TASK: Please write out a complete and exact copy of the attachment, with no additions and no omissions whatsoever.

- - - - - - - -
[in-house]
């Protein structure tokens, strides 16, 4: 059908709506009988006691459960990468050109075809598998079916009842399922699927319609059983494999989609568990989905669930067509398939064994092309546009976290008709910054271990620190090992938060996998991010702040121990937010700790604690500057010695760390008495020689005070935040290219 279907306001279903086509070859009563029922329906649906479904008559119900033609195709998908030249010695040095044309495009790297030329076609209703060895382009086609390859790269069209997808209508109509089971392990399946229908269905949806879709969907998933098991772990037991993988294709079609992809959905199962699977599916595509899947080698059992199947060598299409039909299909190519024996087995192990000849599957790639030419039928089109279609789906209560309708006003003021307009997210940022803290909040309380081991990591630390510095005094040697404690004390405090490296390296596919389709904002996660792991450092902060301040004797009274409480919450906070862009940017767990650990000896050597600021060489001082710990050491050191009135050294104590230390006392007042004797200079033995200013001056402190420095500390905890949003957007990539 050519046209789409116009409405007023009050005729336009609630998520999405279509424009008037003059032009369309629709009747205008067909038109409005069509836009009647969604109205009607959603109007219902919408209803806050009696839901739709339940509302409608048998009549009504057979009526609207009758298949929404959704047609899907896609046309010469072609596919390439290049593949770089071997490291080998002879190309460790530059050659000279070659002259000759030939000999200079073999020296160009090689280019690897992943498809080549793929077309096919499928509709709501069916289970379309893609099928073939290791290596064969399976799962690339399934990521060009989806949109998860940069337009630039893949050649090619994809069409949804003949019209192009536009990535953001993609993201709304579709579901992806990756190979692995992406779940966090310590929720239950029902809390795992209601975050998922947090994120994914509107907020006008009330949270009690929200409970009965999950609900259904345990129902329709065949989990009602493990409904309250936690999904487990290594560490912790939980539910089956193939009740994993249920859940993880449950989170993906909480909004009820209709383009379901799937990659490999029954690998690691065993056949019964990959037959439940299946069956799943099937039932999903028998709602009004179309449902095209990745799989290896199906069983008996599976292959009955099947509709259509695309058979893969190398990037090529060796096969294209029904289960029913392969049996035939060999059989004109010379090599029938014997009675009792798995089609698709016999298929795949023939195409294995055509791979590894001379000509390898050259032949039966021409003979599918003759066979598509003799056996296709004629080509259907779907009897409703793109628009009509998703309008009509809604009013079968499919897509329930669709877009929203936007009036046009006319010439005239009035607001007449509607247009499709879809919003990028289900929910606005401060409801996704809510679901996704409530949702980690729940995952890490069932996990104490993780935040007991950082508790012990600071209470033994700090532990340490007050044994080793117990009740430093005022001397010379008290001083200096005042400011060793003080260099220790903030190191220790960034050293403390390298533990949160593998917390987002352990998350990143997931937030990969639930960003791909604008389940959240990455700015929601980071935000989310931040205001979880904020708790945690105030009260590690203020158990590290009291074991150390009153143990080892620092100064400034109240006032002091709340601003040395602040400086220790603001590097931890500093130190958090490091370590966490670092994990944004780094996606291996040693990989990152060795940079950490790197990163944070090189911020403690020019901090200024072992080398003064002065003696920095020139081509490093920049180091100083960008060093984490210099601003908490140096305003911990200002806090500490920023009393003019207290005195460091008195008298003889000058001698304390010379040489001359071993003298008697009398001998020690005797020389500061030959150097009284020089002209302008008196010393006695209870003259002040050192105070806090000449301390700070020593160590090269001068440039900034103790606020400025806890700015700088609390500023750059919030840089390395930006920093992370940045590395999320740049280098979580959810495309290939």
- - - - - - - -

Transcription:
[in-house]
């Protein structure tokens, strides 16, 4: 059908709506009988006691459960990468050109075809598998079916009842399922699927319609059983494999989609568990989905669930067509398939064994092309546009976290008709910054271990620190090992938060996998991010702040121990937010700790604690500057010695760390008495020689005070935040290219 279907306001279903086509070859009563029922329906649906479904008559119900033609195709998908030249010695040095044309495009790297030329076609209703060895382009086609390859790269069209997808209508109509089971392990399946229908269905949806879709969907998933098991772990037991993988294709079609992809959905199962699977599916595509899947080698059992199947060598299409039909299909190519024996087995192990000849599957790639030419039928089109279609789906209560309708006003003021307009997210940022803290909040309380081991990591630390510095005094040697404690004390405090490296390296596919389709904002996660792991450092902060301040004797009274409480919450906070862009940017767990650990000896050597600021060489001082710990050491050191009135050294104590230390006392007042004797200079033995200013001056402190420095500390905890949003957007990539 050519046209789409116009409405007023009050005729336009609630998520999405279509424009008037003059032009369309629709009747205008067909038109409005069509836009009647969604109205009607959603109007219902919408209803806050009696839901739709339940509302409608048998009549009504057979009526609207009758298949929404959704047609899907896609046309010469072609596919390439290049593949770089071997490291080998002879190309460790530059050659000279070659002259000759030939000999200079073999020296160009090689280019690897992943498809080549793929077309096919499928509709709501069916289970379309893609099928073939290791290596064969399976799962690339399934990521060009989806949109998860940069337009630039893949050649090619994809069409949804003949019209192009536009990535953001993609993201709304579709579901992806990756190979692995992406779940966090310590929720239950029902809390795992209601975050998922947090994120994914509107907020006008009330949270009690929200409970009965999950609900259904345990129902329709065949989990009602493990409904309250936690999904487990290594560490912790939980539910089956193939009740994993249920859940993880449950989170993906909480909004009820209709383009379901799937990659490999029954690998690691065993056949019964990959037959439940299946069956799943099937039932999903028998709602009004179309449902095209990745799989290896199906069983008996599976292959009955099947509709259509695309058979893969190398990037090529060796096969294209029904289960029913392969049996035939060999059989004109010379090599029938014997009675009792798995089609698709016999298929795949023939195409294995055509791979590894001379000509390898050259032949039966021409003979599918003759066979598509003799056996296709004629080509259907779907009897409703793109628009009509998703309008009509809604009013079968499919897509329930669709877009929203936007009036046009006319010439005239009035607001007449509607247009499709879809919003990028289900929910606005401060409801996704809510679901996704409530949702980690729940995952890490069932996990104490993780935040007991950082508790012990600071209470033994700090532990340490007050044994080793117990009740430093005022001397010379008290001083200096005042400011060793003080260099220790903030190191220790960034050293403390390298533990949160593998917390987002352990998350990143997931937030990969639930960003791909604008389940959240990455700015929601980071935000989310931040205001979880904020708790945690105030009260590690203020158990590290009291074991150390009153143990080892620092100064400034109240006032002091709340601003040395602040400086220790603001590097931890500093130190958090490091370590966490670092994990944004780094996606291996040693990989990152060795940079950490790197990163944070090189911020403690020019901090200024072992080398003064002065003696920095020139081509490093920049180091100083960008060093984490210099601003908490140096305003911990200002806090500490920023009393003019207290005195460091008195008298003889000058001698304390010379040489001359071993003298008697009398001998020690005797020389500061030959150097009284020089002209302008008196010393006695209870003259002040050192105070806090000449301390700070020593160590090269001068440039900034103790606020400025806890700015700088609390500023750059919030840089390395930006920093992370940045590395999320740049280098979580959810495309290939």